Buying probate property is very different from buying traditional real estate. Probate properties typically belong to a deceased person’s estate and tend to be sold for less than market value. Since probate property is considered an asset, it must go through probate court along with other items left behind by the decedent. 

While any asset from an estate (like collectibles, cars, or jewelry) can be sold, “buying probate assets” usually refers to real property. The main responsibility of an estate’s personal representative is preserving the assets in the estate, so they may be properly distributed to beneficiaries. So, probate assets are often sold as a necessity to pay off debts.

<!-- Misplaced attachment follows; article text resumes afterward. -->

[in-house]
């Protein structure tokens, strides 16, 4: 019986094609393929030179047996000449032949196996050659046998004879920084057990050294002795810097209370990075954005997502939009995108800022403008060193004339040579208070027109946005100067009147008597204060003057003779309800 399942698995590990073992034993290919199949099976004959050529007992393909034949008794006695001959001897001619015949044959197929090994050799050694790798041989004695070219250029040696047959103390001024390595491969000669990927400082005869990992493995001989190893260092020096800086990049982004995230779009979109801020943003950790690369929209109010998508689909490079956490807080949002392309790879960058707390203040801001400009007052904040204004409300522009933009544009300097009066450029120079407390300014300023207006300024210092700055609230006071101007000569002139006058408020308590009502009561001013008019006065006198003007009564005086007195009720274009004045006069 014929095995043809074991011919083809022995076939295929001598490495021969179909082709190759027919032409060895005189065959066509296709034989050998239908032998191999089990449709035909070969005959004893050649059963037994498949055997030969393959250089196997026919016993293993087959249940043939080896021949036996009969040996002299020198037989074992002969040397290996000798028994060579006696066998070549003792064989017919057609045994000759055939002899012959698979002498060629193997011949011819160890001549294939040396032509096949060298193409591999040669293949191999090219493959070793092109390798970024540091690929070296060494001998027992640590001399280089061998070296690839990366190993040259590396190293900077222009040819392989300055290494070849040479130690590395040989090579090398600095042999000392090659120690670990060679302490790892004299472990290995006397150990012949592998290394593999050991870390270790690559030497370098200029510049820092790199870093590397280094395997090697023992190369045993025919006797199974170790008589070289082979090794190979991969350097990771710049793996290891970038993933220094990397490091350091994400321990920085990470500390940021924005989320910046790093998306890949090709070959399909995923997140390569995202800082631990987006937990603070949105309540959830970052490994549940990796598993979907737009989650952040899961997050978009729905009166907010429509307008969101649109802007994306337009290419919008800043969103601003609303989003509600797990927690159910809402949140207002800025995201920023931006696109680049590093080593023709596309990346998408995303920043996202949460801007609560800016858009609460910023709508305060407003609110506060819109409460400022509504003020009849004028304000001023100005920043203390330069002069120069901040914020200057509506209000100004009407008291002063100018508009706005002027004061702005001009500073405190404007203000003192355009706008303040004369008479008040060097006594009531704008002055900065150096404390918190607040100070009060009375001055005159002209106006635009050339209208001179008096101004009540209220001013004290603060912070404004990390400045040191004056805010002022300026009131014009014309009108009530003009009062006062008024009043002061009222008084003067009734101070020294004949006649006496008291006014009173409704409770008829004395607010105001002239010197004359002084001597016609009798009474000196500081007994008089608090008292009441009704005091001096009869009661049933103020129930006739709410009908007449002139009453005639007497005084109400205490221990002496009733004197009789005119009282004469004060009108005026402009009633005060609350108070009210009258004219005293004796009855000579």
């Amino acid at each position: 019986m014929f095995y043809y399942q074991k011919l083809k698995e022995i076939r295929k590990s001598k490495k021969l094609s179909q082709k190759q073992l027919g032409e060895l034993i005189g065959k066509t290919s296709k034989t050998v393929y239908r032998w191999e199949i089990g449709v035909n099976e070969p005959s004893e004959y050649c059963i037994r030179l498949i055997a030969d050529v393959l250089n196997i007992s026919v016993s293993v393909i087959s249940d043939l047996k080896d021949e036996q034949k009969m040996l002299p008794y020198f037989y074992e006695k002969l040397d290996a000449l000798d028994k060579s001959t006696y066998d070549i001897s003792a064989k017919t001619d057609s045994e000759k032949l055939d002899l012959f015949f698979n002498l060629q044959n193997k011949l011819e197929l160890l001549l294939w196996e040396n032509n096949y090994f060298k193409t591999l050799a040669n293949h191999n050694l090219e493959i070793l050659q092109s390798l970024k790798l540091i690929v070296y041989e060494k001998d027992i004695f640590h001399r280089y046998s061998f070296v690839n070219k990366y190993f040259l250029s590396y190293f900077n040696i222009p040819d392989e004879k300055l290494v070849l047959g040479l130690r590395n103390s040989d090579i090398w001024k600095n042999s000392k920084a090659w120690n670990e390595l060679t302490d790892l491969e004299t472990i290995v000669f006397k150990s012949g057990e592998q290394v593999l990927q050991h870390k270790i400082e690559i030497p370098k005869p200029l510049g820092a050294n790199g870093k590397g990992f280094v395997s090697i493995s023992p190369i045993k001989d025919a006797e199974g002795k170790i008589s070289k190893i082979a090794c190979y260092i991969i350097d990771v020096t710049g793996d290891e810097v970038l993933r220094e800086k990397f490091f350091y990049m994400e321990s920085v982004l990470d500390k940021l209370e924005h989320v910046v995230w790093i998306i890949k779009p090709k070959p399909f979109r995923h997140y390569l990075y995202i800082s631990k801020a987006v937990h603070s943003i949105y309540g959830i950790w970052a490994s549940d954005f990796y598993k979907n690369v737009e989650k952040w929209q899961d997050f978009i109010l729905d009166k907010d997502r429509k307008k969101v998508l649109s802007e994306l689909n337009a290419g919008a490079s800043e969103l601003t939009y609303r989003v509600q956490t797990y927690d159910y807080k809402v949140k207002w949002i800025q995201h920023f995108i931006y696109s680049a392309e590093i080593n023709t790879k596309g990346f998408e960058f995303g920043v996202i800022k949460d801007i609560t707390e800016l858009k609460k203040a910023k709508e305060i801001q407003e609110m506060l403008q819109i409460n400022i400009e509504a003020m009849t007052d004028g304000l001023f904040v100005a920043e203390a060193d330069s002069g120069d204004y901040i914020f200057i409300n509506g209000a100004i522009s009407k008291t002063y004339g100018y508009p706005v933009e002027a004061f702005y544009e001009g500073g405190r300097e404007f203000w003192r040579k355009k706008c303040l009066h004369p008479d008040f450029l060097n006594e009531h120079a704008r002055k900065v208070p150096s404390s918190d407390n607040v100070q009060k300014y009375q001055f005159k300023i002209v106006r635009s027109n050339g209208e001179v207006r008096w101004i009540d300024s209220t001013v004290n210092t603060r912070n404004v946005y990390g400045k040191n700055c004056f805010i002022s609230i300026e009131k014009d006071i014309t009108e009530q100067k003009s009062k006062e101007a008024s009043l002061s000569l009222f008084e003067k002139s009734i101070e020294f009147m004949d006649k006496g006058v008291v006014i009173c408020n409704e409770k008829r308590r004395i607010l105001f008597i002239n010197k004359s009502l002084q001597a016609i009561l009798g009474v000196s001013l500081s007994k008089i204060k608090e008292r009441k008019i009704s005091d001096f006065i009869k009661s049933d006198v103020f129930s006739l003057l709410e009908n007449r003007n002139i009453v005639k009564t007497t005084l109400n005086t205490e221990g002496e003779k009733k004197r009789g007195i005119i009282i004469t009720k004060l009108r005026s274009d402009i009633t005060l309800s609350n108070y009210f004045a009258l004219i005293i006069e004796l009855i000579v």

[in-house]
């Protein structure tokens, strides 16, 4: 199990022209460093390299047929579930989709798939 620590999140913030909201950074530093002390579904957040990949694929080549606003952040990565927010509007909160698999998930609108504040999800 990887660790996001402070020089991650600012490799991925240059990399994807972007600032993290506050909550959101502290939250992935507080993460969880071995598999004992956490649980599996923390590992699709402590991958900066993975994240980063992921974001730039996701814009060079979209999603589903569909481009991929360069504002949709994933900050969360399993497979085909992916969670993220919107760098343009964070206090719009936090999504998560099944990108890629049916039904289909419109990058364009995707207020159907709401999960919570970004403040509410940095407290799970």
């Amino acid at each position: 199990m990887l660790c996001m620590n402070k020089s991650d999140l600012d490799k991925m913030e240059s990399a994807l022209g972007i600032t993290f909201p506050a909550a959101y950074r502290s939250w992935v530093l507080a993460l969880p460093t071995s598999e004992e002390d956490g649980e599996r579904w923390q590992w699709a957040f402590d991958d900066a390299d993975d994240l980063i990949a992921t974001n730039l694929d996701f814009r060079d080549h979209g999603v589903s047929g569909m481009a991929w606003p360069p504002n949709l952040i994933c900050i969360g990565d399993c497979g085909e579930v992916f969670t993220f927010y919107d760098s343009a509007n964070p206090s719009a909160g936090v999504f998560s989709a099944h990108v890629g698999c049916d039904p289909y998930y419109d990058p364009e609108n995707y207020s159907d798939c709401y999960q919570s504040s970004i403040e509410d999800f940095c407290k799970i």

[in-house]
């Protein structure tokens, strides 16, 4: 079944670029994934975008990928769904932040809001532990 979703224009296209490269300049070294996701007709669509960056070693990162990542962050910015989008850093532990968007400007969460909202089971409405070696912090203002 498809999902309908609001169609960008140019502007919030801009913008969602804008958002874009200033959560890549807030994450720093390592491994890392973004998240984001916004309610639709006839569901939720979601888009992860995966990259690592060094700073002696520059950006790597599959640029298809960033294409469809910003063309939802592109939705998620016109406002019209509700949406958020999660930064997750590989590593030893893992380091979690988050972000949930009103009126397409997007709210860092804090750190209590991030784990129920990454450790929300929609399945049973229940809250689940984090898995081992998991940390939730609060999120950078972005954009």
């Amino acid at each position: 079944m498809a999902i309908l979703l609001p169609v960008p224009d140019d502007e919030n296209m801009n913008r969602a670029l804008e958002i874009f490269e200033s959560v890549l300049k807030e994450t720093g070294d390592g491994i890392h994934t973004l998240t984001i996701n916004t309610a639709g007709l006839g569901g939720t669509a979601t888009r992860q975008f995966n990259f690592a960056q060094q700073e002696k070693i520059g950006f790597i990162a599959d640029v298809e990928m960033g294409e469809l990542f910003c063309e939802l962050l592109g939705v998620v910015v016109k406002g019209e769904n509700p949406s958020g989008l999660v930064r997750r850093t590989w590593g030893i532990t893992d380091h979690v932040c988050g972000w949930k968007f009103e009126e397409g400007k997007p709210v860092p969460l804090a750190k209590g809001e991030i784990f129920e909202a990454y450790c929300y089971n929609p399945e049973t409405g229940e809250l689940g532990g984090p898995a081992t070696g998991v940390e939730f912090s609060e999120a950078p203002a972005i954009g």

What You Should Know About Buying Probate Property in Arizona

  • Probate property is often sold at a budget-friendly price, but the process can take several months
  • You can go to your local courthouse to access probate property information in your area
  • Probate homes are often listed “as is,” meaning that the estate won’t pay for any repairs to the property
  • In some cases, speaking with a probate attorney can be helpful when you’re in the process of purchasing probate property

Buying Probate Property in Arizona

Real estate property is sold in probate court when a person dies intestate (without a legally valid will). In this case, the state will take over and administer sale of the property (often with pre-approval for sale). If the property is pre-approved, the buying process can be quick. In other cases, it can take a long time to finalize a probate property purchase.